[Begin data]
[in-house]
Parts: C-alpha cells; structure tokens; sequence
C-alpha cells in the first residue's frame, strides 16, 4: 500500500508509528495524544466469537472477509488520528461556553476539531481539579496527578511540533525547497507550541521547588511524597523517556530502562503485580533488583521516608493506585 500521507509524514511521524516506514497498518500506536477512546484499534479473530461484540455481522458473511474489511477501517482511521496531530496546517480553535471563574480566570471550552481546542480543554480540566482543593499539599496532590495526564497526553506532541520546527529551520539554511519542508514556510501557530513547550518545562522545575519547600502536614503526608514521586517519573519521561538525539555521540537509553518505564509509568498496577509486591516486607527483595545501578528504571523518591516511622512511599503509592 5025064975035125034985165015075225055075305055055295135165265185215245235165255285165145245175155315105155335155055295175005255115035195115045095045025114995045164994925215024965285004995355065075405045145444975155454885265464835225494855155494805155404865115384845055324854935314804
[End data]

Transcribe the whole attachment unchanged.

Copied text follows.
[in-house]
Parts: C-alpha cells; structure tokens; sequence
C-alpha cells in the first residue's frame, strides 16, 4: 500500500508509528495524544466469537472477509488520528461556553476539531481539579496527578511540533525547497507550541521547588511524597523517556530502562503485580533488583521516608493506585 500521507509524514511521524516506514497498518500506536477512546484499534479473530461484540455481522458473511474489511477501517482511521496531530496546517480553535471563574480566570471550552481546542480543554480540566482543593499539599496532590495526564497526553506532541520546527529551520539554511519542508514556510501557530513547550518545562522545575519547600502536614503526608514521586517519573519521561538525539555521540537509553518505564509509568498496577509486591516486607527483595545501578528504571523518591516511622512511599503509592 5025064975035125034985165015075225055075305055055295135165265185215245235165255285165145245175155315105155335155055295175005255115035195115045095045025114995045164994925215024965285004995355065075405045145444975155454885265464835225494855155494805155404865115384845055324854935314804